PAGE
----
As of 2016Painted Grey Ware culture. Harvard archaeologist Richard Meadow points to the late Harappan settlement of Pirak, which thrived continuously from 1800 BCE to the time of the invasion of Alexander the Great in 325 BCE., archaeological data suggests that the material culture classified as Late Harappan may have persisted until at least c. 1000-900 BCE and was partially contemporaneous with the
In the aftermath of the Indus Civilisation's localisation, regional cultures emerged, to varying degrees showing the influence of the Indus Civilisation. In the formerly great city of Harappa, burials have been found that correspond to a regional culture called the Cemetery H culture. At the same time, the Ochre Coloured Pottery culture expanded from Rajasthan into the Gangetic Plain. The Cemetery H culture has the earliest evidence for cremation; a practice dominant in Hinduism today.
The inhabitants of the Indus Valley civilisation migrated from the river valleys of Indus and Ghaggar-Hakra, towards the Himalayan foothills of Ganga-Yamuna basin.
The mature (Harappan) phase of the IVC is contemporary to the Early and Middle Bronze Age in the Ancient Near East, in particular the Old Elamite period, Early Dynastic, the Akkadian Empire to Ur III Mesopotamia, Prepalatial Minoan Crete and Old Kingdom to First Intermediate Period Egypt.
The IVC has been compared in particular with the civilisations of Elam (also in the context of the Elamo-Dravidian hypothesis) and with Minoan Crete (because of isolated cultural parallels such as the ubiquitous goddess worship and depictions of bull-leaping). The IVC has been tentatively identified with the toponym Meluhha known from Sumerian records; the Sumerians called them Meluhhaites.
After the discovery of the IVC in the 1920s, it was immediately associated with the indigenous Dasyu inimical to the Rigvedic tribes in numerous hymns of the Rigveda. Mortimer Wheeler interpreted the presence of many unburied corpses found in the top levels of Mohenjo-daro as the victims of a warlike conquest, and famously stated that "Indra stands accused" of the destruction of the IVC. The association of the IVC with the city-dwelling Dasyus remains alluring because the assumed timeframe of the first Indo-Aryan migration into India corresponds neatly with the period of decline of the IVC seen in the archaeological record. The discovery of the advanced, urban IVC, however, changed the 19th-century view of early Indo-Aryan migration as an "invasion" of an advanced culture at the expense of a "primitive" aboriginal population to a gradual acculturation of nomadic "barbarians" on an advanced urban civilisation, comparable to the Germanic migrations after the Fall of Rome, or the Kassite invasion of Babylonia. This move away from simplistic "invasionist" scenarios parallels similar developments in thinking about language transfer and population movement in general, such as in the case of the migration of the proto-Greek speakers into Greece, or the Indo-Europeanisation of Western Europe.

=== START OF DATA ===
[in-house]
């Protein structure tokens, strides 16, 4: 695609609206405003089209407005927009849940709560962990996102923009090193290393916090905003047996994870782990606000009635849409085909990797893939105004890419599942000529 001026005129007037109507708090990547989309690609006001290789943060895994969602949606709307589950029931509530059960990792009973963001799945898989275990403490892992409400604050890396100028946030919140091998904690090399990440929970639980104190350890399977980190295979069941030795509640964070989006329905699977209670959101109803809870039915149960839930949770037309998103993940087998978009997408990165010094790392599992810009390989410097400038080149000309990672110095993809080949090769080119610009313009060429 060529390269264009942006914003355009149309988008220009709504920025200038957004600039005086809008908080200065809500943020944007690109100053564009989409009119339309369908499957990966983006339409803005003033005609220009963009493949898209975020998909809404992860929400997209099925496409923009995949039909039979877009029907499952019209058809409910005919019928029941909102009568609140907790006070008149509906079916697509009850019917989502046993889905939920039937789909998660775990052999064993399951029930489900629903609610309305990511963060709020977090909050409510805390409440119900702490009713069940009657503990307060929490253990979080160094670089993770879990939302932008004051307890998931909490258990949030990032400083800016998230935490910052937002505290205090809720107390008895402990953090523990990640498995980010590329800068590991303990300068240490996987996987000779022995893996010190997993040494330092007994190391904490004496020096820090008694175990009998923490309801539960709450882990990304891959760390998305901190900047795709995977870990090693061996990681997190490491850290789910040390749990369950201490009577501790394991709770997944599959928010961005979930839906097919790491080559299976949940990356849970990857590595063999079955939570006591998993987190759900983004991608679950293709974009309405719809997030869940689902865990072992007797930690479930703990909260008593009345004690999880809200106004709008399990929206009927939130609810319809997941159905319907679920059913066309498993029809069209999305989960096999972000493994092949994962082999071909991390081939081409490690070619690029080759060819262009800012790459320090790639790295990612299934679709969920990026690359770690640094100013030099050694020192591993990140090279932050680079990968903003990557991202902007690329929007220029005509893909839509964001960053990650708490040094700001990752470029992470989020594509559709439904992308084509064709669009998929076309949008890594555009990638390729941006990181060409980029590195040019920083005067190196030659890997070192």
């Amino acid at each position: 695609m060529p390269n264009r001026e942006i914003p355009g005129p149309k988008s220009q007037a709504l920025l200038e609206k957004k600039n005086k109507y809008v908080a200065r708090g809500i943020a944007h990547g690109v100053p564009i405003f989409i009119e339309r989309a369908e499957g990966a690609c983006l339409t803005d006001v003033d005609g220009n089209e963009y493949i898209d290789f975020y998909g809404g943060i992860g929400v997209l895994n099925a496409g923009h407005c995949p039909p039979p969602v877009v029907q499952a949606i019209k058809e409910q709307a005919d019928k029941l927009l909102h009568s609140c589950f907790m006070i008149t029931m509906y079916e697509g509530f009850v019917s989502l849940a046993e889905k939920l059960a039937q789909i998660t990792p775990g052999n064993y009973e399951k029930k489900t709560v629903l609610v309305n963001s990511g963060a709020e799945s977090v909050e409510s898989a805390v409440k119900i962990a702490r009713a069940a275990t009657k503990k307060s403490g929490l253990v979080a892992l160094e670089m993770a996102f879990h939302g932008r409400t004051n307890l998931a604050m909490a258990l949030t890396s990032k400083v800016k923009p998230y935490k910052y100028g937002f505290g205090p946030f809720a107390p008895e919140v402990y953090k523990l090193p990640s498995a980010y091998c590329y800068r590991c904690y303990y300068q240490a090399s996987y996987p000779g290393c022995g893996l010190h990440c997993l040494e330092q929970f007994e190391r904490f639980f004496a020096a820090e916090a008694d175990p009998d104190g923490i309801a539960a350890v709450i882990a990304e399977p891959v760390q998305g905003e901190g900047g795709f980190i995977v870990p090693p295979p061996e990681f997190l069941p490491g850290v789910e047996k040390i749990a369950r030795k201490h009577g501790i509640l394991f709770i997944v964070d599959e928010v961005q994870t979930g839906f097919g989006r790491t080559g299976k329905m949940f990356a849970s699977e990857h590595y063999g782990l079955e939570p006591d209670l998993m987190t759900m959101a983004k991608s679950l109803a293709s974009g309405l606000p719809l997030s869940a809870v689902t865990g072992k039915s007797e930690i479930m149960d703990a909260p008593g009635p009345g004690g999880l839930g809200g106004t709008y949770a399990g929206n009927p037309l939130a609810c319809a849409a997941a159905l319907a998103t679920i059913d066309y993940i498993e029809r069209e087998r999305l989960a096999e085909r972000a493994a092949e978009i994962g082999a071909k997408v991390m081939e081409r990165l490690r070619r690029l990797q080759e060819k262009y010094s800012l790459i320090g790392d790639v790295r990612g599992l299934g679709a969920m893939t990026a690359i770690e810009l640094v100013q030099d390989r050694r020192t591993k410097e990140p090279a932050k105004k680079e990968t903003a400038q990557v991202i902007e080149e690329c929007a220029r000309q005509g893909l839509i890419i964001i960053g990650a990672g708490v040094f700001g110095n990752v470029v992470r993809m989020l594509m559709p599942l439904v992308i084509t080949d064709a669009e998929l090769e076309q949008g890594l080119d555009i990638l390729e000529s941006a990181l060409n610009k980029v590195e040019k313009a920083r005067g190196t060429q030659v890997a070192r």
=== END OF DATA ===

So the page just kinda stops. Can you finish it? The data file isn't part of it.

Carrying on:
Proto-Munda (or Para-Munda) and a "lost phylum" (perhaps related or ancestral to the Nihali language) have been proposed as other candidates for the language of the IVC. Michael Witzel suggests an underlying, prefixing language that is similar to Austroasiatic, notably Khasi; he argues that the Rigveda shows signs of this hypothetical Harappan influence in the earliest historic level, and Dravidian only in later levels, suggesting that speakers of Austroasiatic were the original inhabitants of Punjab and that the Indo-Aryans encountered speakers of Dravidian only in later times.
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Immediately after the discovery of Harappan cities on the Indian side of the border, some nationalist-minded Indians began to speculate that the Ghaggar-Hakra riverbed may have more sites than neighboring Pakistan's Indus Valley. ... Such claims may prove to be valid, but modern nationalist arguments complicate the task of South Asian archaeologists who must deal with the poor condition of Harappan sites. The high water table means the oldest sites are under water or waterlogged and difficult to access.
city of Shahr-e-Sukhteh near the Afghanistan border, an area which has been aptly [...] point on the trade routes between the Indus Valley, the Persian Gulf and Mesopotamia
Rare finds of square seals with Indus script have been found in Mesopotamia
Square-shaped Indus seals of fired steatite have been found at a few sites in Mesopotamia.